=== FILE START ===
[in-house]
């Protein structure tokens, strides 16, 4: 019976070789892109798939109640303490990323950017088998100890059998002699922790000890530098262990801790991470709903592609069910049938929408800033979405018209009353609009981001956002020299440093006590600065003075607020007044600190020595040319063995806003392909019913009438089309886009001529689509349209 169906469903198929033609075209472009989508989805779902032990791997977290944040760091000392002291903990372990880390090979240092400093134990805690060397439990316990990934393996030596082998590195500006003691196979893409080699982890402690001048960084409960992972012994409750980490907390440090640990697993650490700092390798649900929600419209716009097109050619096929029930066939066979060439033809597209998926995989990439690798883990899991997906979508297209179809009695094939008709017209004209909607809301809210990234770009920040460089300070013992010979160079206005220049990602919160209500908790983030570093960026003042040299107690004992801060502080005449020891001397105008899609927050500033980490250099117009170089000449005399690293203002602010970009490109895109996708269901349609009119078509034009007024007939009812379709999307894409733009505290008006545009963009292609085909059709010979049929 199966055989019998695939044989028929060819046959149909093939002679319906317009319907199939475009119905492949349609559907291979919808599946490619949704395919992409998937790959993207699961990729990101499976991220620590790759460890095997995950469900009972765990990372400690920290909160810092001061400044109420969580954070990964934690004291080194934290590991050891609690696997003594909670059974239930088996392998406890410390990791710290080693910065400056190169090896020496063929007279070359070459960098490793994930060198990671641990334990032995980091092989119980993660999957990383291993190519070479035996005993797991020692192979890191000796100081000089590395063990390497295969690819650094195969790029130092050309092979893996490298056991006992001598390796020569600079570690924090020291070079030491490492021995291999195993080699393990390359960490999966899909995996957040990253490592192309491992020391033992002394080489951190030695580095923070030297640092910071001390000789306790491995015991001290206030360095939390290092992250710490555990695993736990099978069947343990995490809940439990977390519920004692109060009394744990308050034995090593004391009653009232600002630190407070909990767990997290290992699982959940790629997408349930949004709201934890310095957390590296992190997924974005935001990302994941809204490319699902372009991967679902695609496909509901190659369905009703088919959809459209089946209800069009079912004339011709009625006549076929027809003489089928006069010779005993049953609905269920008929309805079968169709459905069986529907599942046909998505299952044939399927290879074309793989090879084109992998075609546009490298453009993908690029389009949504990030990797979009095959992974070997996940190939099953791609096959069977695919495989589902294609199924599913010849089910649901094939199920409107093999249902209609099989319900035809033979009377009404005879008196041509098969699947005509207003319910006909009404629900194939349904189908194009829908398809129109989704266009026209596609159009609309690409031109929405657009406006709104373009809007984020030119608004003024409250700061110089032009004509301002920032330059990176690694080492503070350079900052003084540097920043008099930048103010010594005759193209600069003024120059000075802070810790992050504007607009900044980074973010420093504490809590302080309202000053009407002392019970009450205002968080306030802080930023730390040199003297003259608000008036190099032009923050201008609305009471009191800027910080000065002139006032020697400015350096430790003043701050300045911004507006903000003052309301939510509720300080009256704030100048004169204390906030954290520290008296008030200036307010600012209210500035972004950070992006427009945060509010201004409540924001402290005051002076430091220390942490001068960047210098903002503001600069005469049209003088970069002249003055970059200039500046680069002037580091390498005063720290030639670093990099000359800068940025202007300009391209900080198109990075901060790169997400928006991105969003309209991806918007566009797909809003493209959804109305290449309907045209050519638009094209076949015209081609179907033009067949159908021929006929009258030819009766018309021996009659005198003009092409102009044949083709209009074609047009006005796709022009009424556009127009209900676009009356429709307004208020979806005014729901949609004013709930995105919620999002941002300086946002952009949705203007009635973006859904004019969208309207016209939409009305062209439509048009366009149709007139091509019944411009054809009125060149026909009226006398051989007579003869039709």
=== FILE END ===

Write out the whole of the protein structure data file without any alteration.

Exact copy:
[in-house]
């Protein structure tokens, strides 16, 4: 019976070789892109798939109640303490990323950017088998100890059998002699922790000890530098262990801790991470709903592609069910049938929408800033979405018209009353609009981001956002020299440093006590600065003075607020007044600190020595040319063995806003392909019913009438089309886009001529689509349209 169906469903198929033609075209472009989508989805779902032990791997977290944040760091000392002291903990372990880390090979240092400093134990805690060397439990316990990934393996030596082998590195500006003691196979893409080699982890402690001048960084409960992972012994409750980490907390440090640990697993650490700092390798649900929600419209716009097109050619096929029930066939066979060439033809597209998926995989990439690798883990899991997906979508297209179809009695094939008709017209004209909607809301809210990234770009920040460089300070013992010979160079206005220049990602919160209500908790983030570093960026003042040299107690004992801060502080005449020891001397105008899609927050500033980490250099117009170089000449005399690293203002602010970009490109895109996708269901349609009119078509034009007024007939009812379709999307894409733009505290008006545009963009292609085909059709010979049929 199966055989019998695939044989028929060819046959149909093939002679319906317009319907199939475009119905492949349609559907291979919808599946490619949704395919992409998937790959993207699961990729990101499976991220620590790759460890095997995950469900009972765990990372400690920290909160810092001061400044109420969580954070990964934690004291080194934290590991050891609690696997003594909670059974239930088996392998406890410390990791710290080693910065400056190169090896020496063929007279070359070459960098490793994930060198990671641990334990032995980091092989119980993660999957990383291993190519070479035996005993797991020692192979890191000796100081000089590395063990390497295969690819650094195969790029130092050309092979893996490298056991006992001598390796020569600079570690924090020291070079030491490492021995291999195993080699393990390359960490999966899909995996957040990253490592192309491992020391033992002394080489951190030695580095923070030297640092910071001390000789306790491995015991001290206030360095939390290092992250710490555990695993736990099978069947343990995490809940439990977390519920004692109060009394744990308050034995090593004391009653009232600002630190407070909990767990997290290992699982959940790629997408349930949004709201934890310095957390590296992190997924974005935001990302994941809204490319699902372009991967679902695609496909509901190659369905009703088919959809459209089946209800069009079912004339011709009625006549076929027809003489089928006069010779005993049953609905269920008929309805079968169709459905069986529907599942046909998505299952044939399927290879074309793989090879084109992998075609546009490298453009993908690029389009949504990030990797979009095959992974070997996940190939099953791609096959069977695919495989589902294609199924599913010849089910649901094939199920409107093999249902209609099989319900035809033979009377009404005879008196041509098969699947005509207003319910006909009404629900194939349904189908194009829908398809129109989704266009026209596609159009609309690409031109929405657009406006709104373009809007984020030119608004003024409250700061110089032009004509301002920032330059990176690694080492503070350079900052003084540097920043008099930048103010010594005759193209600069003024120059000075802070810790992050504007607009900044980074973010420093504490809590302080309202000053009407002392019970009450205002968080306030802080930023730390040199003297003259608000008036190099032009923050201008609305009471009191800027910080000065002139006032020697400015350096430790003043701050300045911004507006903000003052309301939510509720300080009256704030100048004169204390906030954290520290008296008030200036307010600012209210500035972004950070992006427009945060509010201004409540924001402290005051002076430091220390942490001068960047210098903002503001600069005469049209003088970069002249003055970059200039500046680069002037580091390498005063720290030639670093990099000359800068940025202007300009391209900080198109990075901060790169997400928006991105969003309209991806918007566009797909809003493209959804109305290449309907045209050519638009094209076949015209081609179907033009067949159908021929006929009258030819009766018309021996009659005198003009092409102009044949083709209009074609047009006005796709022009009424556009127009209900676009009356429709307004208020979806005014729901949609004013709930995105919620999002941002300086946002952009949705203007009635973006859904004019969208309207016209939409009305062209439509048009366009149709007139091509019944411009054809009125060149026909009226006398051989007579003869039709």